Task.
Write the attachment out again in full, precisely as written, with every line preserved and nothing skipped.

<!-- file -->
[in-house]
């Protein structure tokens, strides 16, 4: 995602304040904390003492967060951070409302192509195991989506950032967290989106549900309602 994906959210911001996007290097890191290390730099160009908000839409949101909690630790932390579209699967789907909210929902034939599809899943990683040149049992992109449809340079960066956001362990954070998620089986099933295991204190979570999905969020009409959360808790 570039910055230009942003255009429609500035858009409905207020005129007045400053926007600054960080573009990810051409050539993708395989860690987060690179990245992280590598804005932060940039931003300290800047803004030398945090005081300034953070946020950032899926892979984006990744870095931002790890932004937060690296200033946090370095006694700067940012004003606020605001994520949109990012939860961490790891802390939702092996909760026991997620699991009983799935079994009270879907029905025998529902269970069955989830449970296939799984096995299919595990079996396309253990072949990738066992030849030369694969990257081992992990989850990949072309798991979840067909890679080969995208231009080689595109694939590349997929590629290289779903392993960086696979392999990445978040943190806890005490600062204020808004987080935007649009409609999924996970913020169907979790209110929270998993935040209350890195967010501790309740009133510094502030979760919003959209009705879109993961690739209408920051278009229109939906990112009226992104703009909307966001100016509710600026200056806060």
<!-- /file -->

[in-house]
């Protein structure tokens, strides 16, 4: 995602304040904390003492967060951070409302192509195991989506950032967290989106549900309602 994906959210911001996007290097890191290390730099160009908000839409949101909690630790932390579209699967789907909210929902034939599809899943990683040149049992992109449809340079960066956001362990954070998620089986099933295991204190979570999905969020009409959360808790 570039910055230009942003255009429609500035858009409905207020005129007045400053926007600054960080573009990810051409050539993708395989860690987060690179990245992280590598804005932060940039931003300290800047803004030398945090005081300034953070946020950032899926892979984006990744870095931002790890932004937060690296200033946090370095006694700067940012004003606020605001994520949109990012939860961490790891802390939702092996909760026991997620699991009983799935079994009270879907029905025998529902269970069955989830449970296939799984096995299919595990079996396309253990072949990738066992030849030369694969990257081992992990989850990949072309798991979840067909890679080969995208231009080689595109694939590349997929590629290289779903392993960086696979392999990445978040943190806890005490600062204020808004987080935007649009409609999924996970913020169907979790209110929270998993935040209350890195967010501790309740009133510094502030979760919003959209009705879109993961690739209408920051278009229109939906990112009226992104703009909307966001100016509710600026200056806060």